Many people yell and scream about Campaign Finance Reform while ignoring what is becoming even a bigger problem during election season.
Of course, I am talking about Campaign Cardboard reform.
I’m sure my critics will be quick to condemn, claiming that it is all just sour grapes. As candidate for governor for the Flatlander Party, I don’t have the resources of those running in the other two parties (it’s true, it was not me that won Powerball last week) and I will have to live with that.
But Campaign Cardboard Reform has nothing to do with trying to create an equal playing field as far as finances go, it is all about public safety.
Someone is going to get hurt.
I have discussed before the increasing size of those cardboard political mailers that show up in our mailboxes as primary and election day get closer. First appearing in regular postcard size, they were no more annoying than many other similar sized junk mail postcards from local realtors. They all fit easily into the trash.
Then something happened.
The political mailers began to increase in size as though they had been exposed to some kind of scientific ray like in those bad B movies from the fifties.
Each week it seemed like they were getting bigger and bigger, harder to handle and get in and of the mailbox.
Then, one day, it stopped. The things were huge, but it seemed that they had reached their breaking point and would go no further.
After a while we learned to live with these giant cardboard mailers; they began to become a normal part of everyday lives every two years from June through November.
I even found some useful ways to use these mailers which I have explained here in detail in the past, (You can hear me tell the story on my website www.BrendanTSmith.com)
Yesterday, all of that changed.
I arrived home from a day at work, collected the mail from the mailbox (no political mailers, by the way) walked into my kitchen and was confronted by the new beast.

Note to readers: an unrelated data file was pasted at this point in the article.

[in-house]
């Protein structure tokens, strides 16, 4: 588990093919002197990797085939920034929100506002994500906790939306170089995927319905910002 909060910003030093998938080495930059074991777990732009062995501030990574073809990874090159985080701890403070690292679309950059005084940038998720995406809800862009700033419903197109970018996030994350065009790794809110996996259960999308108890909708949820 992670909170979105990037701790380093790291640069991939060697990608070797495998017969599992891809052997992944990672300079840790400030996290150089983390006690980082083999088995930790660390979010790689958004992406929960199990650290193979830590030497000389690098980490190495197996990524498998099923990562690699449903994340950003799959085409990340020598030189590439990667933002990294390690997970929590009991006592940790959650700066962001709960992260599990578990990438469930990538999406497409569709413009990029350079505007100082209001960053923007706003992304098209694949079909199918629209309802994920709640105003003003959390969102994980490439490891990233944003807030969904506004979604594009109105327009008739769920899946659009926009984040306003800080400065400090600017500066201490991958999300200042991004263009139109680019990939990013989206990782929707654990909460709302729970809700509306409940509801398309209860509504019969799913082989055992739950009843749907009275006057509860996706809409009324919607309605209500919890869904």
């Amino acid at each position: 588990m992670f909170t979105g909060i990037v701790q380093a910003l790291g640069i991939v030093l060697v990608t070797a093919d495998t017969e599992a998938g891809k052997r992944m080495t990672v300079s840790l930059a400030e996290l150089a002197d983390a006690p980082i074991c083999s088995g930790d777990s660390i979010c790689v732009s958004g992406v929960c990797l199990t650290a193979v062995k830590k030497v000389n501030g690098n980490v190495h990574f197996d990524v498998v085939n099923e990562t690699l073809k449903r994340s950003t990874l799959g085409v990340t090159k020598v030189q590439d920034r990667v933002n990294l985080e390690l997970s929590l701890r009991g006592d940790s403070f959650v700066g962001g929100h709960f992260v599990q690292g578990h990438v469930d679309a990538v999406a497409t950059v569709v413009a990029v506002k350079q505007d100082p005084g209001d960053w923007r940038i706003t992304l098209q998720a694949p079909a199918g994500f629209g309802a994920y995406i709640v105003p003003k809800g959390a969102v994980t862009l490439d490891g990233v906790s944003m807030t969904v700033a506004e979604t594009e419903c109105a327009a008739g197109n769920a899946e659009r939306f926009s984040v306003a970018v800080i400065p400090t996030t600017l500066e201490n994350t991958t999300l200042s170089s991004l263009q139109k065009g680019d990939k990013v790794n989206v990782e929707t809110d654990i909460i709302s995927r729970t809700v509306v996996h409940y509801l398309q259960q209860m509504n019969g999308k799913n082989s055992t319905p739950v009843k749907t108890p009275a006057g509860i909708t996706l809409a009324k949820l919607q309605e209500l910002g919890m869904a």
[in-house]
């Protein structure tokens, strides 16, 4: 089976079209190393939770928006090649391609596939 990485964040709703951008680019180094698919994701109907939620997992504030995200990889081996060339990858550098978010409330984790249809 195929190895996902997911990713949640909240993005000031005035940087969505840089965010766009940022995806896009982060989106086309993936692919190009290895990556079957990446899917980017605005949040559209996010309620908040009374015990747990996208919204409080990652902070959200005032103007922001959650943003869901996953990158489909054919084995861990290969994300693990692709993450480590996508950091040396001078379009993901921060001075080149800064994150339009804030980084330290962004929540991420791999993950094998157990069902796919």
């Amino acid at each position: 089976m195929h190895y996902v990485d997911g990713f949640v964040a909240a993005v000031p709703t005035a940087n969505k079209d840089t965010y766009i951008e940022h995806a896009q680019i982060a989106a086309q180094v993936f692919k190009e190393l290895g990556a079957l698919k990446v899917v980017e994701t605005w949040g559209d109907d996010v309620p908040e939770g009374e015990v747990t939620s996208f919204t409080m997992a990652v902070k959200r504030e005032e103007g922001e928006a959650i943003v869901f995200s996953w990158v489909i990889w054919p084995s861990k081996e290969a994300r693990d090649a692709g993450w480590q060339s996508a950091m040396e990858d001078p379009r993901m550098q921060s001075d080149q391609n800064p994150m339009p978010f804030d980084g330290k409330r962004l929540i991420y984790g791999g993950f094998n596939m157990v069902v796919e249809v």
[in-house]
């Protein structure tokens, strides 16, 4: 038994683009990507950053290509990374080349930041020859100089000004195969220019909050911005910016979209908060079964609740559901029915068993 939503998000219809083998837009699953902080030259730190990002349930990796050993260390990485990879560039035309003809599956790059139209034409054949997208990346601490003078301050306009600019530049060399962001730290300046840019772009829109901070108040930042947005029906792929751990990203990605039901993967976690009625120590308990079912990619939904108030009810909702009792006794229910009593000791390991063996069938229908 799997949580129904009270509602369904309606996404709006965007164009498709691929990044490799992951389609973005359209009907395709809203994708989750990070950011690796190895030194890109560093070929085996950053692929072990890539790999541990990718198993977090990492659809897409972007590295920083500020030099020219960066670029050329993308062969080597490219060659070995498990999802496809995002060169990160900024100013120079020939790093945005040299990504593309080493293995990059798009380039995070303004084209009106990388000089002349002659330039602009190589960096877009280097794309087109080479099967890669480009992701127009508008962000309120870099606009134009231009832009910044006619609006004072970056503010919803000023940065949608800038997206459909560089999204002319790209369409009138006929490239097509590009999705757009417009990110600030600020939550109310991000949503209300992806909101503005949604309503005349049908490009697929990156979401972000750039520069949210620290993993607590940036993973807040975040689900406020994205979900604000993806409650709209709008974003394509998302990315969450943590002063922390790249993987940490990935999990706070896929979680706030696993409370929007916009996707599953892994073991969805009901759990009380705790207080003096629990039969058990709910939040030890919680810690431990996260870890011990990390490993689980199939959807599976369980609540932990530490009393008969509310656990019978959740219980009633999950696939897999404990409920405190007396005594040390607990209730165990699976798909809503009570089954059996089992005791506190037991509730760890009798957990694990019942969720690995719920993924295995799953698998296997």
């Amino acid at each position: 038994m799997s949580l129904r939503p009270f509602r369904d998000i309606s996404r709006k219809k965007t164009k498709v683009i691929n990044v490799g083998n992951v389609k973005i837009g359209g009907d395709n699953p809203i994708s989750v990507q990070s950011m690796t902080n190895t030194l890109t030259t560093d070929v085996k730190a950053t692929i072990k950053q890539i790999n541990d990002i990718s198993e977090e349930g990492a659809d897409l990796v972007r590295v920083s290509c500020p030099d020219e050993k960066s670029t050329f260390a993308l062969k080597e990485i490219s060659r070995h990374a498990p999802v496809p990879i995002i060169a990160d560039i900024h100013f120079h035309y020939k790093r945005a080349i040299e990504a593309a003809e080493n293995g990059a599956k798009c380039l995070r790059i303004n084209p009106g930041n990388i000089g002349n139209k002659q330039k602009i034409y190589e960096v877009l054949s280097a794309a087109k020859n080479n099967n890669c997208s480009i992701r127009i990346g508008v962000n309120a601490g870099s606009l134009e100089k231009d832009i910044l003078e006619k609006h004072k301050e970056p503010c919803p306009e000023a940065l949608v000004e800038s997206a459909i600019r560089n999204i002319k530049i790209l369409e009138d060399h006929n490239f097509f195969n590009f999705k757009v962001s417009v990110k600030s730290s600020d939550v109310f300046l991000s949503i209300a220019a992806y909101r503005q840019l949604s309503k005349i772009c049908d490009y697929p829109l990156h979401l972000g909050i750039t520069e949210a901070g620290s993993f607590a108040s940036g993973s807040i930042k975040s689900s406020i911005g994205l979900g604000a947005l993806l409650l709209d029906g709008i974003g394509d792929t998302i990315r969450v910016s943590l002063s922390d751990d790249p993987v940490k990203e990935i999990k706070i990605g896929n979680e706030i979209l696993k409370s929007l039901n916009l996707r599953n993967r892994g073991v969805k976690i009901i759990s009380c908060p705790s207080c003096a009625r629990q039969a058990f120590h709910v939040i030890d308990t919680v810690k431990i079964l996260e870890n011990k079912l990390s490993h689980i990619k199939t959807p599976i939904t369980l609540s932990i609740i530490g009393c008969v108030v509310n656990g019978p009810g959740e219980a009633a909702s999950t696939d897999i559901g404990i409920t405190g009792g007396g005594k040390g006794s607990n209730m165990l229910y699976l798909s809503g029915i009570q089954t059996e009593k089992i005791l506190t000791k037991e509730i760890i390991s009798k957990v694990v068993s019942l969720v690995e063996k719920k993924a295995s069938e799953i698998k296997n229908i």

My first instinct was to run, call 911 and wait for the authorities to take care of it.
After taking a deep breath, I walked a bit closer, now realizing it couldn’t harm me if I didn’t touch it first.
It lay across the island in our kitchen, not moving, not breathing. It was (as I measured it later) a 22” by 17” giant cardboard political poster with the name of a candidate I will not mention (he/she knows who he/she is).
I wouldn’t call it a mailer as I’m sure the post office would have nothing to do with this “thing.” (I have yet to give it a name.)
As I stared at the behemoth it suddenly crossed my mind.
“Where was my wife?”
Did someone actually bring this to our door? Had she accepted it willingly? Had she then tried to carry it into the kitchen by herself? Had she been hurt in the process and was now in the emergency room while I was here selfishly contemplating the complexity of this new intrusion into our homes during election season?
It was then I heard her car pull into the driveway. My heart soared. She was safe.
She explained to me that, no, she hadn’t pulled her car off to the side of the road, shimmied up the side of a roadside billboard and ripped this poster down and brought it home. It was, in fact, delivered by hand by someone who thought enough about this candidate to go door to door asking people if he could leave with them a piece of cardboard big enough to set up as a wind barrier against an approaching hurricane.
“Did he come with a pack mule?” I asked imaging the poor animal, back loaded with these things, being led by tether down the streets of our neighborhood.
My wife is an artist and she explained to me that she had accepted it willingly, thinking that it might come in useful for an art project someday. (She didn’t even know the candidate.)
My wife somehow got this into the kitchen without injury. One of the lucky ones. Still, how many will not be so lucky? How many will be hurt in trying to get these things into their own kitchens? How many will be hurt when these things fall from the kitchen island onto their big toe?
Something needs to be done before people start getting hurt. This isn’t about sour grapes, it’s about human decency.
This thing is still in our kitchen. My wife wants to carry it to her studio by herself, but I thought it best we wait for help from some friends. Maybe tomorrow.
Tonight we will have to eat out.
To find out more about Brendan’s book and upcoming appearances go to www.BrendanTSmith.com